Low voltage can lead to overheating
, shortened life, reduced starting ability, and reduced pull-up and pullout torque. The starting torque, pull-up torque, and pullout torque of induction motors all change, based on the applied voltage squared. Thus, a 10% reduction from nameplate voltage (100% to 90%, 230V to 207V) would reduce the starting torque, pull-up torque, and pullout torque by a factor of .92.9. The resulting values would be 81% of the full voltage values.
In this case, it is easy to see why it would be difficult to start “hard-to-start” loads, like you’re a/C compressor, when the voltage happens to be low.
When you subject a motor
to voltages below the nameplate rating, some of the motor's characteristics will change slightly and others will change dramatically. To drive a fixed mechanical load connected to the shaft, a motor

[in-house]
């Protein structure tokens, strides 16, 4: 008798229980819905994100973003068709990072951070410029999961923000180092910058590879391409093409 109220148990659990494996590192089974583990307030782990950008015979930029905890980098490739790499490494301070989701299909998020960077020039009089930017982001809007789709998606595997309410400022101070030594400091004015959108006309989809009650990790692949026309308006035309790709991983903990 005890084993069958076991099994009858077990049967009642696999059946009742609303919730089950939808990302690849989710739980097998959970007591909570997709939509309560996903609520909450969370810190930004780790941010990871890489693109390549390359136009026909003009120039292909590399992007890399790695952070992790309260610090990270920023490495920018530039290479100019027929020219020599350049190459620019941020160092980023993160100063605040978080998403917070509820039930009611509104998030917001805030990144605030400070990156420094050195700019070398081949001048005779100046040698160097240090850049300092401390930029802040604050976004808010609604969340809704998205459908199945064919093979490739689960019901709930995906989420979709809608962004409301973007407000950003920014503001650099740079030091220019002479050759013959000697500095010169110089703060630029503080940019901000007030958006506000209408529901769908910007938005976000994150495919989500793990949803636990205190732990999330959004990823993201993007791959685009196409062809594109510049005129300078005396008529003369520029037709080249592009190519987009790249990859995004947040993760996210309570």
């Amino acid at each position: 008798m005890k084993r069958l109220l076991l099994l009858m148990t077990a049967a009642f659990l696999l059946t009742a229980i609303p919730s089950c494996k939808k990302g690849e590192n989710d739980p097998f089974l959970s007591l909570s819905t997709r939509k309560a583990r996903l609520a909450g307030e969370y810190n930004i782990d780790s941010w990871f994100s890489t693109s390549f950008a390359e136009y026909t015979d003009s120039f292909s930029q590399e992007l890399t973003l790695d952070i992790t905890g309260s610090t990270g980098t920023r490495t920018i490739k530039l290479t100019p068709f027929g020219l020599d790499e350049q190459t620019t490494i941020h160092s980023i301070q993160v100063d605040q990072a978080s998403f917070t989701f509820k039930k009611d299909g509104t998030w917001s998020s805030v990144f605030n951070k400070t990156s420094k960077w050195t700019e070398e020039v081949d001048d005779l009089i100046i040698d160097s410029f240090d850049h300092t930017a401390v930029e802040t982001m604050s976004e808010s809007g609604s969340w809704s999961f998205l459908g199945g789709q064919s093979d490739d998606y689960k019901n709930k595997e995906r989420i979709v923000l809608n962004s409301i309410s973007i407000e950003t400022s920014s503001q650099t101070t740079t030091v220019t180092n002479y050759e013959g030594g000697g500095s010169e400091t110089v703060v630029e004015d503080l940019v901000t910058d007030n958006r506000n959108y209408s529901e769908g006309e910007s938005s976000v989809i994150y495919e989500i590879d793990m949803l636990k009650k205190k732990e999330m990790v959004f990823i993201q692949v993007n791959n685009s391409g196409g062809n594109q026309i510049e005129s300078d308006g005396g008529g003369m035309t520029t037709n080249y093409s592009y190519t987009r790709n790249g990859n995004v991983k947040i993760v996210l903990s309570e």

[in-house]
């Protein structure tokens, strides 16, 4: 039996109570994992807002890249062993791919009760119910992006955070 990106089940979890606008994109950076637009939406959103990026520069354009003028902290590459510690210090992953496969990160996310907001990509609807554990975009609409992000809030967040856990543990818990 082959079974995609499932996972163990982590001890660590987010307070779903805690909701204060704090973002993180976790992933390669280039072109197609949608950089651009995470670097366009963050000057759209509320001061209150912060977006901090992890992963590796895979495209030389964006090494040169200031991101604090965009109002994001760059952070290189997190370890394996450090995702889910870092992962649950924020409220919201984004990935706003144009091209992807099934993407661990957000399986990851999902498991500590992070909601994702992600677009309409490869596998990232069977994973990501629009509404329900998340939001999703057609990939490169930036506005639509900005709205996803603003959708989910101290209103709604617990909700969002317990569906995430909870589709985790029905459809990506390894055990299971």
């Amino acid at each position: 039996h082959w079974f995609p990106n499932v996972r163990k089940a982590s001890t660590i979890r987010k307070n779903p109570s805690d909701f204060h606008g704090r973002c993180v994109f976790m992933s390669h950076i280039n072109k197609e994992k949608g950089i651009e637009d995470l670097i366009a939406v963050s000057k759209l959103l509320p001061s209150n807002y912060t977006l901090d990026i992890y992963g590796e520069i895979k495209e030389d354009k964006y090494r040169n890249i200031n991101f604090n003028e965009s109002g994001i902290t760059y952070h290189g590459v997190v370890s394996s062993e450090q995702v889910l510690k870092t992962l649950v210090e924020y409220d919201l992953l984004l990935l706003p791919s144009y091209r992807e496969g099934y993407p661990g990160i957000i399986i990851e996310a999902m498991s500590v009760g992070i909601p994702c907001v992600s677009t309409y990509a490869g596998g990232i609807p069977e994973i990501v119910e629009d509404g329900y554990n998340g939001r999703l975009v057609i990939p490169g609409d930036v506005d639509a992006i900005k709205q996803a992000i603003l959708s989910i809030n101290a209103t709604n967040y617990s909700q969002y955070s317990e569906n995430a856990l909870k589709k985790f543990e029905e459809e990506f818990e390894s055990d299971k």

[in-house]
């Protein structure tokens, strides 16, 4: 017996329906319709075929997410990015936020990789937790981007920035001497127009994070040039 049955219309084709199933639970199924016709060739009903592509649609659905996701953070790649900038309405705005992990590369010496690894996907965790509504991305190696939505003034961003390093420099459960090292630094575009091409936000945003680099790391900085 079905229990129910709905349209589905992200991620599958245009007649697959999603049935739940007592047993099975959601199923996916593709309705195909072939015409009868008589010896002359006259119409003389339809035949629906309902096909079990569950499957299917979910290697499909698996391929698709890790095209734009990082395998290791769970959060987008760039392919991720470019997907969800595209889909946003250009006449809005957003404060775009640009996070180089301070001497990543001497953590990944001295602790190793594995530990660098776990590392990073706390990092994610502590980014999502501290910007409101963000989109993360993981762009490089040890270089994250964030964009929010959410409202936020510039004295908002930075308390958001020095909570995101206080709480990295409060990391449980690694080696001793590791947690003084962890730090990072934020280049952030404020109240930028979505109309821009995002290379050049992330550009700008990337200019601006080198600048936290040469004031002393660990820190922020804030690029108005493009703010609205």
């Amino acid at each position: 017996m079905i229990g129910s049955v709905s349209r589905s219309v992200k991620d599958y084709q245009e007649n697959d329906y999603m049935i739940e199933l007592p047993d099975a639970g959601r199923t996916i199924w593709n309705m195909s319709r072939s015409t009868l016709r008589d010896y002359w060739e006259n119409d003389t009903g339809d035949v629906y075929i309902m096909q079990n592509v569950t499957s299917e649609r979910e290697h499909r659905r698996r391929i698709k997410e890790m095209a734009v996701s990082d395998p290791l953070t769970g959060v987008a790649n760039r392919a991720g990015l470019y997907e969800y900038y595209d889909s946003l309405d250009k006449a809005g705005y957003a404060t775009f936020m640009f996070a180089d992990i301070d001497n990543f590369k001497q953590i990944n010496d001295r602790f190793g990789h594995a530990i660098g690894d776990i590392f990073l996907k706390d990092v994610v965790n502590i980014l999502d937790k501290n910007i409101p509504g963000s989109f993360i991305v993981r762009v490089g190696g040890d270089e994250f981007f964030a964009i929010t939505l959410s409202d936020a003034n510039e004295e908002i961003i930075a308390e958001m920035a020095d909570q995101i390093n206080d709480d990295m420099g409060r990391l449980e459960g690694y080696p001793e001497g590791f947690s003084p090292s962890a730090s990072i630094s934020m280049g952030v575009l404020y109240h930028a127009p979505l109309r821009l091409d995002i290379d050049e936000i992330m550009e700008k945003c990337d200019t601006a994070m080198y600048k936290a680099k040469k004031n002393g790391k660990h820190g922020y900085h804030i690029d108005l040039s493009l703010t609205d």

must draw a fixed amount of power from the line. The amount of power the motor draws has a rough correlation to the voltage 2current (amps). Thus, when voltage gets low, the current
must increase (proportional with the decrease in voltage) to provide the same amount of power. An increase in current
is a danger
to the motor only if that current exceeds the motor's nameplate current rating. When amps go above the nameplate rating, heat begins to build up in the motor. Without a timely correction, this heat will damage the motor. The more heat and the longer the exposure to it, the more damage to the motor.